The second big story is some fallout from Pride’s kidnapping and torture the year before. One of the ways he was abused was being dosed with LSD. He’s not only dealing with the stress of the ordeal but some bad mental results of the drugging. He’s having disturbing dreams about a mysterious man dressed in red. He’s not getting any sleep, and it’s making him sloppy and his friends worried. He takes some huge medical risks to attempt to resolve the issue, to discover it was related to a suppressed memory out of his childhood. It gives us another nice piece of the puzzle that is Dwayne Pride. It also resolves over several episodes.
Another peek into Pride’s past occurs when he must return to the New York town where he was a sheriff’s deputy some years before. He stirs up a little trouble when he begins to doubt that a killer he busted was the right guy. It’s another complicated issue that has more forward reaching implications, particularly for his daughter, who falls for New York Detective David Cabrera, played by Lenny Platt. Pride is going to have to get used to the guy, because his daughter decides to marry him. It brings up all of the bad blood between Pride and his own ex-wife over how hard it is to be married to a cop. That just got a lot worse.
Other episodes deal with UFO’s, an international femme fatale, killer drones, and a terrorist hacker who likes to blow stuff up by manipulating gas lines to explode any place in the city he wants. There’s some interesting real-life foreshadowing when a cop is accused of killing an unarmed black man and racial tensions get out of control. There’s even a crook who steals Christopher’s inactive identity and crosses paths with the team. Sabastian decides he needs more action in his life, so he trains to become a member of NCIS’s REACT Team, which is the Navy’s version of SWAT. Wade’s adopted son wants to be a cop, which worries her to no end when he decides to go on a police ride-along. Hannah deals with new challenges when her ex-husband finds a new lady and Hannah worries she’s being replaced, particularly in her daughter’s life. Of course, the team must deal with Christopher’s death and getting the arrogant, slippery guy who killed him. The season also brings us the inevitable replacement for the deceased officer.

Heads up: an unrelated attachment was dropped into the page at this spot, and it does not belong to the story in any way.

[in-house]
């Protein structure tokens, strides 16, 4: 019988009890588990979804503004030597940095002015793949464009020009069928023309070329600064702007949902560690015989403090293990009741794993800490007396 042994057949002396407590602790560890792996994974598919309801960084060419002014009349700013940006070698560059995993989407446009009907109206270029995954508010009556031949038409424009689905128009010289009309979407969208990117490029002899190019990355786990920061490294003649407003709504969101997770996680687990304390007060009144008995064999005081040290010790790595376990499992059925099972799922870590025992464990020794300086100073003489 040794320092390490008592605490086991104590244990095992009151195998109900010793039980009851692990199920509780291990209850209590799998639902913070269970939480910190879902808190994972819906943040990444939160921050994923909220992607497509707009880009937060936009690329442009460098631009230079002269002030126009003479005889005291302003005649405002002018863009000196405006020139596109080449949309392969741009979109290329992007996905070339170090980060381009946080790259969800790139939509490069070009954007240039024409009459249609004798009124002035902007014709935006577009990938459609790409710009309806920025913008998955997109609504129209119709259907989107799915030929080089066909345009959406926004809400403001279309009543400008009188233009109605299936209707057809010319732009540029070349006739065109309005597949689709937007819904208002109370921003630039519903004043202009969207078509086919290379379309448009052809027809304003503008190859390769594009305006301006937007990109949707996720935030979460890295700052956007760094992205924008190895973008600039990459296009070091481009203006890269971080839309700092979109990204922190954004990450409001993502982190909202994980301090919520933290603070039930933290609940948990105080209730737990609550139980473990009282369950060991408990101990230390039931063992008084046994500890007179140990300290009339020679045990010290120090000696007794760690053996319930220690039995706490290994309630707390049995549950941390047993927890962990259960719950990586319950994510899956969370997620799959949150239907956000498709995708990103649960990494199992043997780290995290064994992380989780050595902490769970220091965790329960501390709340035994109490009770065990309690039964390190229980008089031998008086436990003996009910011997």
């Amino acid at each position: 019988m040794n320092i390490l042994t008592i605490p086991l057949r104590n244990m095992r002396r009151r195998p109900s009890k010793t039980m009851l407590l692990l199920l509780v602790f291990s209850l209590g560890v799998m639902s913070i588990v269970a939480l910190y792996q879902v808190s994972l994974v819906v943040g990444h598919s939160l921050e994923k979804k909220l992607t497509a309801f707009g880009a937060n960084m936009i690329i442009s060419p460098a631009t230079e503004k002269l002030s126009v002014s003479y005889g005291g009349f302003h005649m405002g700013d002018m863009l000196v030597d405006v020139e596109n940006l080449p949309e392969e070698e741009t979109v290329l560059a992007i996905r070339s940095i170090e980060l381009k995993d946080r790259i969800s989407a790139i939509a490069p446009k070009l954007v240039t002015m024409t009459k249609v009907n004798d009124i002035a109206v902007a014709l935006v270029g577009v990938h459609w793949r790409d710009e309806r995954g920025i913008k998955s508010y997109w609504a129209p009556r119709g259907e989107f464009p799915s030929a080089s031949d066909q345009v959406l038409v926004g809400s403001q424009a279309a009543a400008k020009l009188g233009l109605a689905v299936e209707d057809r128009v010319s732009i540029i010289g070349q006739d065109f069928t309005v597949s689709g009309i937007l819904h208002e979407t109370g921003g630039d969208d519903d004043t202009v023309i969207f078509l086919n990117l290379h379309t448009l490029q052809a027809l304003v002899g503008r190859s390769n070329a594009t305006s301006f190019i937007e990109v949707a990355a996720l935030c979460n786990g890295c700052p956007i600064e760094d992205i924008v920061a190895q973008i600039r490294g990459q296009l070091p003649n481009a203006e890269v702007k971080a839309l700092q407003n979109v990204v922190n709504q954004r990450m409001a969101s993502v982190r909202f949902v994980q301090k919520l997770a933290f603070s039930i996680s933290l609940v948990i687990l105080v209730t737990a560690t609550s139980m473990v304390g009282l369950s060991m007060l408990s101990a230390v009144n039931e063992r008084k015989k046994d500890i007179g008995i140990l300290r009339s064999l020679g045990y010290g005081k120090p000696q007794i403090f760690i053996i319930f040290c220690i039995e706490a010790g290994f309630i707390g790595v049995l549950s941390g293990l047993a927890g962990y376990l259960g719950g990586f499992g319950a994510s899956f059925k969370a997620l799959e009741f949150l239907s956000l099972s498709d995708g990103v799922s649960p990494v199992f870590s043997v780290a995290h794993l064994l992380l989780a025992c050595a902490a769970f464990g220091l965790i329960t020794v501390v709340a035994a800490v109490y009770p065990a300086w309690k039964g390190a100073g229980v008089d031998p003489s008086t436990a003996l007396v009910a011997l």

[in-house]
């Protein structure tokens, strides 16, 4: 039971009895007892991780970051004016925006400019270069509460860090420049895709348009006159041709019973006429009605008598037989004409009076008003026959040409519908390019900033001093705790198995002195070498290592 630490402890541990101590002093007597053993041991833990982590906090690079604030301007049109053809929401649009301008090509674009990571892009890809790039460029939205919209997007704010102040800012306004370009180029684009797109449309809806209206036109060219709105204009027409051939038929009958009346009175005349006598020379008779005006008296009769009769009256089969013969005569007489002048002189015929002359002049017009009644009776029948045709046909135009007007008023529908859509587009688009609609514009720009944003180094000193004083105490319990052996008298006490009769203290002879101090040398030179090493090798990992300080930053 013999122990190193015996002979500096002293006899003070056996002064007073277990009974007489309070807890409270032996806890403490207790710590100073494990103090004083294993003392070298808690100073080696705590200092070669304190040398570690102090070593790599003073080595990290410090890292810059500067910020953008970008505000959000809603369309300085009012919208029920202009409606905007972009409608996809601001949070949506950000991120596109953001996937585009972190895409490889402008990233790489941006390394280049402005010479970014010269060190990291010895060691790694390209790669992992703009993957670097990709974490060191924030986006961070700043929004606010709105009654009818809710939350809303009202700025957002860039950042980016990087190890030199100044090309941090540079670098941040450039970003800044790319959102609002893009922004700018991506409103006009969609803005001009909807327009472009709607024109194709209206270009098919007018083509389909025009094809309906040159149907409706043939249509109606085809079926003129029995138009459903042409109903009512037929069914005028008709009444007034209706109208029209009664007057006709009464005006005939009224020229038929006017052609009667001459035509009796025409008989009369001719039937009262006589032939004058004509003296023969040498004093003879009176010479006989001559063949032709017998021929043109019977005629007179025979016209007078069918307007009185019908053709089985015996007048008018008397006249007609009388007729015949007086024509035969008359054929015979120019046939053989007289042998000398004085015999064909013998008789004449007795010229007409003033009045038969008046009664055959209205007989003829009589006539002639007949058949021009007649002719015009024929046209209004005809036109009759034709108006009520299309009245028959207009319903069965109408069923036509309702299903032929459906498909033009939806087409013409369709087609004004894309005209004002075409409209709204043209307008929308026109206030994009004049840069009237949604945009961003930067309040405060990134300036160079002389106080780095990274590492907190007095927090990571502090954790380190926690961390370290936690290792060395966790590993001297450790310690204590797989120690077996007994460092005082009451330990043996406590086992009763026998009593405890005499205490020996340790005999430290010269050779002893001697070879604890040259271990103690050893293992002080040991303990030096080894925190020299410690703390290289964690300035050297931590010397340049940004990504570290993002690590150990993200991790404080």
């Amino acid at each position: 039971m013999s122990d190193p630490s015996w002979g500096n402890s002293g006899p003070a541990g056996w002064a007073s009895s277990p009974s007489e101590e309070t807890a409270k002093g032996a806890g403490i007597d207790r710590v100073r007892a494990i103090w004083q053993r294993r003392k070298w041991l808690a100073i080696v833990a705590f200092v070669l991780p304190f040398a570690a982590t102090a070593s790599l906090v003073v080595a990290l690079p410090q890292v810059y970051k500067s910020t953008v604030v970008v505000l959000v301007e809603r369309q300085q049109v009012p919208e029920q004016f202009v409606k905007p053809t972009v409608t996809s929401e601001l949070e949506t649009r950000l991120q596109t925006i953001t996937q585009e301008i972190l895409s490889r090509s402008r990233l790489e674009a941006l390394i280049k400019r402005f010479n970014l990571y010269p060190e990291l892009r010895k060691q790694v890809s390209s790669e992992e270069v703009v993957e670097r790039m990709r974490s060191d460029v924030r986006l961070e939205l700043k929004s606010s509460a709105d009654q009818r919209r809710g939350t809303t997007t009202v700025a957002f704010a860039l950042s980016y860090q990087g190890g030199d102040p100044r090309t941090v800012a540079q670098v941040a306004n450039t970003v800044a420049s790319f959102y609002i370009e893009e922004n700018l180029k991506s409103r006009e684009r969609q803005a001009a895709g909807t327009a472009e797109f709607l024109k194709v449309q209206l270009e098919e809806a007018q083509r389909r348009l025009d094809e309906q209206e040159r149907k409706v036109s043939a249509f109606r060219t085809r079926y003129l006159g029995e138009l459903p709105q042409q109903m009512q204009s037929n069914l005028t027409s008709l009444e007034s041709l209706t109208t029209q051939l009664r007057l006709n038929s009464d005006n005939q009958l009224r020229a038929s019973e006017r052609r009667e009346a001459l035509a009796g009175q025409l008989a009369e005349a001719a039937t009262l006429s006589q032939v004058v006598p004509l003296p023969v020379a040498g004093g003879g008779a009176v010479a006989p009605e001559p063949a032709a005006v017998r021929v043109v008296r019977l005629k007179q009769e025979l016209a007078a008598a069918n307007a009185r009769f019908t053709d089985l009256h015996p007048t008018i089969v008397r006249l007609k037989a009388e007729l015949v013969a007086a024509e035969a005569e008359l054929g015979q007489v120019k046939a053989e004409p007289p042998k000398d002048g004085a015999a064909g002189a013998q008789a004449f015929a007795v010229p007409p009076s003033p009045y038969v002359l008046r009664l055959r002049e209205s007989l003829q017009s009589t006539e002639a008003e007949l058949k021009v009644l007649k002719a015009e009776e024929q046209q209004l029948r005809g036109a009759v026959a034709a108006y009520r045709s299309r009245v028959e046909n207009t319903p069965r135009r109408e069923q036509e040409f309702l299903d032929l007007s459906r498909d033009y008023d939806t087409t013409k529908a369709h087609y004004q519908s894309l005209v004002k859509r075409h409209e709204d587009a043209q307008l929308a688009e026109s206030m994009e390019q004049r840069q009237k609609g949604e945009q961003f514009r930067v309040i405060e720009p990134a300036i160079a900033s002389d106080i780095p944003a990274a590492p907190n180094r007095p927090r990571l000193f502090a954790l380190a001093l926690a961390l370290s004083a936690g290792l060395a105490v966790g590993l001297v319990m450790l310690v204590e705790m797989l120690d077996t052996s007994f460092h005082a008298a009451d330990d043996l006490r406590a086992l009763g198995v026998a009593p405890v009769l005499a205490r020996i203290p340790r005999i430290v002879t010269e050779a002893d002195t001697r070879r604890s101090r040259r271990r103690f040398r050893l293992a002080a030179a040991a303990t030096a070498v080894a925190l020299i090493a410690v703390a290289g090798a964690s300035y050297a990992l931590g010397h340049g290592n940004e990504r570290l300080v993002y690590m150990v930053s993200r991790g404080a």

Enter Charles Michael Davis as Special Agent Quenton Carter. He’s the direct opposite of Christopher. He tends to stay in assignments for short periods and move on. So he’s not interested in getting close to anyone, although he ends up being nice to Wade. He upsets the team by pushing out Christopher’s stuff and taking over his desk before the team was ready to deal with it. He showed up earlier than he was supposed to. He’s more than a little arrogant and likes to dress in expensive suits. Obviously that casting was intended to shake things up a bit.
What really shook things up more than a bit is the pandemic. Production closed early, as it did everywhere productions were active. There are only 20 episodes instead of the planned 24. You get them all spread out over five discs. Extras include some deleted scenes, the usual season round-up, and a brief feature on the death of Christopher. We’re really in mid-story, and I’m looking forward to how it all turns out. While this is still my least-favorite NCIS series, there’s still a lot of good things that had to be pushed aside for a time, but I don’t see that lasting. “No one puts Baby in a corner.”